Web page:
Moderate and severe aggression justification in instrumental and reactive contexts

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Maria Elena Pena
Jose Manuel Andreu
Jose Luis Grana
Farzaneh Pahlavan
Jesus Martin Ramirez
Cite this article:  Pena, M., Andreu, J., Grana, J., Pahlavan, F., & Ramirez, J. (2008). Moderate and severe aggression justification in instrumental and reactive contexts. Social Behavior and Personality: An international journal, 36(2), 229-238.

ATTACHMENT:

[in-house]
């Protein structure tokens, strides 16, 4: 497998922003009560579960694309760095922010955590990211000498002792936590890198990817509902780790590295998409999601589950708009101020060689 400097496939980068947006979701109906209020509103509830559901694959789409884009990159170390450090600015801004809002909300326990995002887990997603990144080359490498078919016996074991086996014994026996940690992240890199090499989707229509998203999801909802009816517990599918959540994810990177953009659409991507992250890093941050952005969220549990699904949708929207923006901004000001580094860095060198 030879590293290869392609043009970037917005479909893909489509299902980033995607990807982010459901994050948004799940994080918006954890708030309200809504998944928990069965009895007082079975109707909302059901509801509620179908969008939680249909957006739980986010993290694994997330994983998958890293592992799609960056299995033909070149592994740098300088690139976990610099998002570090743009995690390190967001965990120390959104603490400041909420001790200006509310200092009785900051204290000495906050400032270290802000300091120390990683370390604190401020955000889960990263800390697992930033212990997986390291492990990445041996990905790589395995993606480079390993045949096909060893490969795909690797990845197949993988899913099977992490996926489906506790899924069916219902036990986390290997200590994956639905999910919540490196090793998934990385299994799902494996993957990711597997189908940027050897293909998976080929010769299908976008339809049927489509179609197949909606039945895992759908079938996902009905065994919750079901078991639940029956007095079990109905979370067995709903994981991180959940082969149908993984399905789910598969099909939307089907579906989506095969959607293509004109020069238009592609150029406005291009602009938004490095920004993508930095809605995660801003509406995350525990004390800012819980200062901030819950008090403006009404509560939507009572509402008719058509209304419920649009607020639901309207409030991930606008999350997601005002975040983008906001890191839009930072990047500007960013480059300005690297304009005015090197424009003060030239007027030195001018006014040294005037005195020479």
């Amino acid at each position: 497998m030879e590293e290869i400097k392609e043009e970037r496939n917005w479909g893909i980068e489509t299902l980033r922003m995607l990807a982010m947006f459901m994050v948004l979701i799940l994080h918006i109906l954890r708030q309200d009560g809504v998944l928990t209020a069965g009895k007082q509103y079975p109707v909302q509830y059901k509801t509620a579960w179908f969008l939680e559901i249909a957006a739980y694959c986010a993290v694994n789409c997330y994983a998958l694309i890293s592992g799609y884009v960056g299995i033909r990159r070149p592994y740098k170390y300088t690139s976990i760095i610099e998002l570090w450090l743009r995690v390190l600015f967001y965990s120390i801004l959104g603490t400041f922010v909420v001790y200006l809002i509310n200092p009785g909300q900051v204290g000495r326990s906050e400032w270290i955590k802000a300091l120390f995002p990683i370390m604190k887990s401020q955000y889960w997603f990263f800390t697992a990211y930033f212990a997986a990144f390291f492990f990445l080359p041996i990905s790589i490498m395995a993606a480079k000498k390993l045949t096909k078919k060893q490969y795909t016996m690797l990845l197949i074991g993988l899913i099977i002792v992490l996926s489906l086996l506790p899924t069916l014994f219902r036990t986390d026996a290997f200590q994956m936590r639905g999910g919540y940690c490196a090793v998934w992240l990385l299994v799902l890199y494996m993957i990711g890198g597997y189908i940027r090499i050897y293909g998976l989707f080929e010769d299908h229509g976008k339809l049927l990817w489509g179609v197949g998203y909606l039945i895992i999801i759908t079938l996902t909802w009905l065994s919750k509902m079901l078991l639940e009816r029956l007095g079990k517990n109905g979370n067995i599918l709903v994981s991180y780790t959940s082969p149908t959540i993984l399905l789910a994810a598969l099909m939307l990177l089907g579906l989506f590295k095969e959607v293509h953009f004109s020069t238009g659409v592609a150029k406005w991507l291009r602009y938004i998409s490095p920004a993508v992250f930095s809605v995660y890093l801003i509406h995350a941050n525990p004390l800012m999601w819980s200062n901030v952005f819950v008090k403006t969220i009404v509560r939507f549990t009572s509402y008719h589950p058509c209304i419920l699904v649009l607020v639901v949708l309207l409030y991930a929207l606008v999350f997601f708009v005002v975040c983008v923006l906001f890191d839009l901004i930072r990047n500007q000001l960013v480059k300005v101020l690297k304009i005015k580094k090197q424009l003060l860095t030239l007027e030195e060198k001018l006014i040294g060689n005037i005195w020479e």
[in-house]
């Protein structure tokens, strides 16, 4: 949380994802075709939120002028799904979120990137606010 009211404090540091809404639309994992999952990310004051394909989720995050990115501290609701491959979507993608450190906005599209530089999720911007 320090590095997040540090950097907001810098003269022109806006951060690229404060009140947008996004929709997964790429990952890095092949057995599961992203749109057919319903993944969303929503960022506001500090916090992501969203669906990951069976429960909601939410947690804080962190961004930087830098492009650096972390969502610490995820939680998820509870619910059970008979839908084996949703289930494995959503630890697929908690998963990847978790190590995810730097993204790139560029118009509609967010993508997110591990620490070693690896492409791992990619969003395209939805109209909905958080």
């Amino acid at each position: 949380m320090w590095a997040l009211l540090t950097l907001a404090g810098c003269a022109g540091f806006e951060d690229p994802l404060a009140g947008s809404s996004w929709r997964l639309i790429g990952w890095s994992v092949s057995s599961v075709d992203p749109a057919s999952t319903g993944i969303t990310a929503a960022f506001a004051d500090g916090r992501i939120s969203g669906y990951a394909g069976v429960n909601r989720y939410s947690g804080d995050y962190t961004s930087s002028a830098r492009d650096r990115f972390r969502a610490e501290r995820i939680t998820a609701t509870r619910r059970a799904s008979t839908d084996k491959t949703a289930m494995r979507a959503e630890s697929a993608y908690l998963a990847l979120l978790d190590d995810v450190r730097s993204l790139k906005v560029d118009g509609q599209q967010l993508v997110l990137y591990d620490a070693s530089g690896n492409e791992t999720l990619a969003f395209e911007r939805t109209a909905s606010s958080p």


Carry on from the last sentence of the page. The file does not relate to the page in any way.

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The main goal of this study was to analyze the justification of interpersonal aggression in various situations or contexts. For this purpose, a self-report instrument was employed that measures different kinds of aggressive behaviors in situations in which it may be considered justified: the Cuestionario de Actitudes Morales sobre Agresión (CAMA; Ramirez, 1991), a reliable and valid test to measure the different degrees to which youth and adolescents may justify interpersonal aggression (Ramirez & Andreu, 2006). A large sample (N = 735) of participants from various educational centers of Madrid was utilized. Results revealed that normative beliefs vary as a function of age, sex, and the instrumental-reactive context. Reactive situations elicited higher levels of justification than instrumental situations and higher levels in the justifying beliefs about severe aggression were found among men than among women and in adolescents than in young adults. There were no significant differences in the justifying beliefs about moderate aggression.

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